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RESTRUCTURING: 12 unforgettable points of the El-Rufai report rotting away in APC’s cupboard



El-Rufai moves to outshine Lagos seaports

Former President Olusegun Obasanjo, in his recent open letter, of July 15, 2019, to President Muhammadu, proposed a national dialogue where Nigerians will come together and fashion out ways of confronting the challenges facing the country and its people. This move reinitiated the call for restructuring for which the ruling All Progressives Congress (APC) had, in August 2017, set up a 23 man committee on True Federalism; headed by the governor of Kaduna State, Malam Nasir El-Rufai.

The El-Rufai committee was saddled with a lofty responsibility to distill the actual intent and definition of true federalism as promised by the APC during their 2015 electioneering campaign and to study the reports of the various National Conferences, especially that of 2014 and thus come up with recommendations on restructuring the country.

While performing this national task, the committee engaged 8,014 people across the country and came up with 24 issues which Nigerians indicated interest on. And, out of the 24 issues, they made 12 important recommendations based on the opinions of Nigerians.

Receiving the report, on January 25, 2018, the then National Chairman of APC, Chief John Oyegun, said that by the middle of February 2018, all structures of the party would have met and consider the report.

“I am going to promise that before the middle of February, it would have been considered and decided upon by the major structures of this party, the National Executive Council, the caucus of the party. And whatever is,thereafter, agreed will be presented to the authorities as considered views and decisions of the APC for appropriate implementation,” said Oyegun.

It is already 17 months since Oyegun – on behalf of the APC – made the promise for the implementation of the El-Rufai report on restructuring. The party has continued to shy away from implementing the recommendations, thus, raising concerns that it could not be trusted to fulfil its promise of restructuring the country.

The party had, indeed, in 2015 promised “to initiate action to amend the Nigerian constitution with a view to devolving powers, duties and responsibilities to state in order to entrench true federalism and the federal spirit.” Moreover, Section 7 (2) of the APC constitution had provided for restructuring, fiscal federalism and the rest.

These actually formed the pillar on which the hopes and trust of Nigerians were built on, and probably earned APC the massive votes the party received at the 2015 polls. It is believed that the El-Rufai report, if implemented, would go a long way in addressing the ethnic tensions and divisions which have placed Nigeria on the pedestal of crises.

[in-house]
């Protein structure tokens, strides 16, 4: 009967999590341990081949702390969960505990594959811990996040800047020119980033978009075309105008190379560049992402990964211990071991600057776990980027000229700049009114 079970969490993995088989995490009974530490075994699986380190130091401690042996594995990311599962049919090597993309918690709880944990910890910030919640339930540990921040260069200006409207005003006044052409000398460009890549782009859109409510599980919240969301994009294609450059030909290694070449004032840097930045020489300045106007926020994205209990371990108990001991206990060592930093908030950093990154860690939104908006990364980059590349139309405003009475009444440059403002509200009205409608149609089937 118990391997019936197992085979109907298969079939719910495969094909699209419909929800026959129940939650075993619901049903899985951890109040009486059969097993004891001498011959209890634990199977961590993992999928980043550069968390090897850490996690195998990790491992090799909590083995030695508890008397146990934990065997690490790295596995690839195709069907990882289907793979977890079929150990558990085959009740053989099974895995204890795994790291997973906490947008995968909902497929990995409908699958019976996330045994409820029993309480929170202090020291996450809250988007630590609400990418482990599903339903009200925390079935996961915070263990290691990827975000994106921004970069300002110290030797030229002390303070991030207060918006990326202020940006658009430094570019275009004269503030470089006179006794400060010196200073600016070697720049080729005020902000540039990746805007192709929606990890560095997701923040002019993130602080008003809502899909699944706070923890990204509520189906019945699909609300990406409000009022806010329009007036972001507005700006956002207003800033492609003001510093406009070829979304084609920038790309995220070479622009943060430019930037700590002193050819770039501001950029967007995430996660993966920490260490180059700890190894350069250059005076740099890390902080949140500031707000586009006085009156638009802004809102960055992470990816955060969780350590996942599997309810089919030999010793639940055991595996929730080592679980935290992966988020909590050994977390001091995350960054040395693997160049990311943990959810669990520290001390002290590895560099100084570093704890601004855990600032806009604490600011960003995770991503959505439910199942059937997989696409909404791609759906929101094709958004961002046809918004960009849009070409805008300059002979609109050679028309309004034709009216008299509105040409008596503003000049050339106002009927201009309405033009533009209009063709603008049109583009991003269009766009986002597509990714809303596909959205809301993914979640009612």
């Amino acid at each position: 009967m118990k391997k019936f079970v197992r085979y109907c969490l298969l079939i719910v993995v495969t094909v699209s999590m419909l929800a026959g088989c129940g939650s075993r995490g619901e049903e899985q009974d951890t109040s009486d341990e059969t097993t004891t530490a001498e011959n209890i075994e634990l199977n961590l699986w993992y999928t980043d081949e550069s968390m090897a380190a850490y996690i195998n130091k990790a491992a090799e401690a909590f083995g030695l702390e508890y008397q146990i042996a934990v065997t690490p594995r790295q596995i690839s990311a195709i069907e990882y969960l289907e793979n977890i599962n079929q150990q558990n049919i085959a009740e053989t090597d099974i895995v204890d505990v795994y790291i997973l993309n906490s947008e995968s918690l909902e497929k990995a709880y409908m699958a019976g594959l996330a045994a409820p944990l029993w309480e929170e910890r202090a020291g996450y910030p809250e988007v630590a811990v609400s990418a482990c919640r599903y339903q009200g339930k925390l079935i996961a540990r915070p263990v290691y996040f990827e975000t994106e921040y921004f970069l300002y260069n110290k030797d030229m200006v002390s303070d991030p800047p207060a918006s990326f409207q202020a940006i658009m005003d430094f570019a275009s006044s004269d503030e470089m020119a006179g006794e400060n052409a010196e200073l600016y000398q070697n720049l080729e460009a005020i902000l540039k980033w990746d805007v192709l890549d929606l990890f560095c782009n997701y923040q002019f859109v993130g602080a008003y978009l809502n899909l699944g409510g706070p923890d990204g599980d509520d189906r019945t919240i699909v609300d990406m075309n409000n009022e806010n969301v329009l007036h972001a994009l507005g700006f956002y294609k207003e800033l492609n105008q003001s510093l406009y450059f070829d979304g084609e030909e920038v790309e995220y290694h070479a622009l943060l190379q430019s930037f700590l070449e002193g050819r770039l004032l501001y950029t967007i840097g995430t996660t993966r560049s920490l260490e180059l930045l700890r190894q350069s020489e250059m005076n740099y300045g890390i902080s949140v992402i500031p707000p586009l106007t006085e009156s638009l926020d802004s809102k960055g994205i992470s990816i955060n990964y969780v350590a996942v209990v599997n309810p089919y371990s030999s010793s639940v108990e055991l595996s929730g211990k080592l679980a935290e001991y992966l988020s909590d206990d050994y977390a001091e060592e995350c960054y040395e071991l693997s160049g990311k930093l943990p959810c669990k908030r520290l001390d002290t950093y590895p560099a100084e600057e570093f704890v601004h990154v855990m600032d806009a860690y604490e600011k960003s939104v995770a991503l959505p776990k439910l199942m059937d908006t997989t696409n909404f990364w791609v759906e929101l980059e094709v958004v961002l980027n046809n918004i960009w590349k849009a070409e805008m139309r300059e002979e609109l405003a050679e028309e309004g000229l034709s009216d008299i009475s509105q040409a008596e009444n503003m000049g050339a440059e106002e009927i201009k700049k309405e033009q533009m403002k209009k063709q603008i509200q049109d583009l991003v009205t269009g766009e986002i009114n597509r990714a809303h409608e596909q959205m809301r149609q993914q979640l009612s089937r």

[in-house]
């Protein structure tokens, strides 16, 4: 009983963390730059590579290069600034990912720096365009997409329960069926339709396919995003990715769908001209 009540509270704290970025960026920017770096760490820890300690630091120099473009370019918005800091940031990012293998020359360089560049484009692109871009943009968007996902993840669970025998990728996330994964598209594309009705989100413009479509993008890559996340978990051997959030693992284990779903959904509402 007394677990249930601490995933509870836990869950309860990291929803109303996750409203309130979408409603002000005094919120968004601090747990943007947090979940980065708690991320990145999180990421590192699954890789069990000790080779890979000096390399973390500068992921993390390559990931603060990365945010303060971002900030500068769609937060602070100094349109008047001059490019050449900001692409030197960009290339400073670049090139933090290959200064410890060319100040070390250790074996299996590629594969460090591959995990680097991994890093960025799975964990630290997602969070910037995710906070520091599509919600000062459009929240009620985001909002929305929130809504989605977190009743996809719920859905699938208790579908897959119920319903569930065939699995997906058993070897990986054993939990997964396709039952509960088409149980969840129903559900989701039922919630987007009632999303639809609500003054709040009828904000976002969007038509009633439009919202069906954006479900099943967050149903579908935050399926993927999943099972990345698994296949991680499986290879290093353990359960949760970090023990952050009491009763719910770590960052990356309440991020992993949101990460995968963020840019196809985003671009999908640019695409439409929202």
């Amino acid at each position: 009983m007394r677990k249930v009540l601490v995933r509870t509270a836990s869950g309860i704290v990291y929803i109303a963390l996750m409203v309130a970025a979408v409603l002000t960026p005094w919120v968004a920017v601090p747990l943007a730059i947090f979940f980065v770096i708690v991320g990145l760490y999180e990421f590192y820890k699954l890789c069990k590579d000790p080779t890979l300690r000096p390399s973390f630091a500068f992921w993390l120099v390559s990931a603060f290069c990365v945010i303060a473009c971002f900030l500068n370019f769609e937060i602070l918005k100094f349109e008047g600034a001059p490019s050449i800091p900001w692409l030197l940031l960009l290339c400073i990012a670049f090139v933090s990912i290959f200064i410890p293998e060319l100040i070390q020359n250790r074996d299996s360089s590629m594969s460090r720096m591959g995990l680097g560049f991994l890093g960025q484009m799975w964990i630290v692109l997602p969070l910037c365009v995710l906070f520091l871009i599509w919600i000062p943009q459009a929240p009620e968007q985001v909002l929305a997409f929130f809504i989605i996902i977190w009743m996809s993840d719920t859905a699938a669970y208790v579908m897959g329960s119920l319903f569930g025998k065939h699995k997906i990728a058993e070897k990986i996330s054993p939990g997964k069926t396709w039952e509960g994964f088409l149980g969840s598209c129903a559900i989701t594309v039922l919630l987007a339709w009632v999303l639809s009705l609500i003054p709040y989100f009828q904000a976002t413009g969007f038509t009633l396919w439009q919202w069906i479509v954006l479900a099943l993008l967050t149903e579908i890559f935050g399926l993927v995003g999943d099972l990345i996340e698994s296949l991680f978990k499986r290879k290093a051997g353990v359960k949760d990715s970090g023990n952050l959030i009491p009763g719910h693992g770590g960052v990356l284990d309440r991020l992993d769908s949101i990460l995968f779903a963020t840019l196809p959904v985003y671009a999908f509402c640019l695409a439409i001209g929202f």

John Chukwu of Ripples Nigeria examines the 12 unforgettable points in the El-Rufai report on restructuring rotting away in APC’s cupboard.

1. Merger of States

Noting that creation of States was already a constitutional issue, the El-Rufai committee toyed with merger of States. It proposed a draft bill that will allow states to merge if they so desire.

“Though there was no consensus from stakeholders on the merger of states, we felt that we should propose a bill that allows state to merge and it is up to the party, the National Assembly and the people of Nigeria to decide on that. But we drafted a bill that is there for the party and the government to move on with,” said the committee.

The committee, however, made it clear that only 36 per cent Nigerians want more states to be created. Therefore, majority of Nigerians do not want more states created.

2. Derivation principle

The committee proposed that the Revenue Mobilisation, Allocation and Fiscal Commission Act be amended to give the commission the power and responsibility to periodically review the derivation formula. Afterwards, proposal will be made to the President who shall table it before the National Assembly for legislation.

The committee, however, declared: “we have therefore drafted a bill that will expand Section Six, sub Section One of the Revenue Mobilisation, Allocation and Fiscal Commission act to give them that power. The bill is in Volume 2 of our report.

3. Devolution of Power

The El-Rufai committee noted that there was an overwhelming demand for the devolution of power to the States by the Federal Government.

The committee stated: “accordingly, we have proposed that the Second Schedule of Part One and Part Two of the Constitution should be amended to transfer some items that are now on the Exclusive List to the Concurrent List that will enable both then states and the federal government to legislate on them.”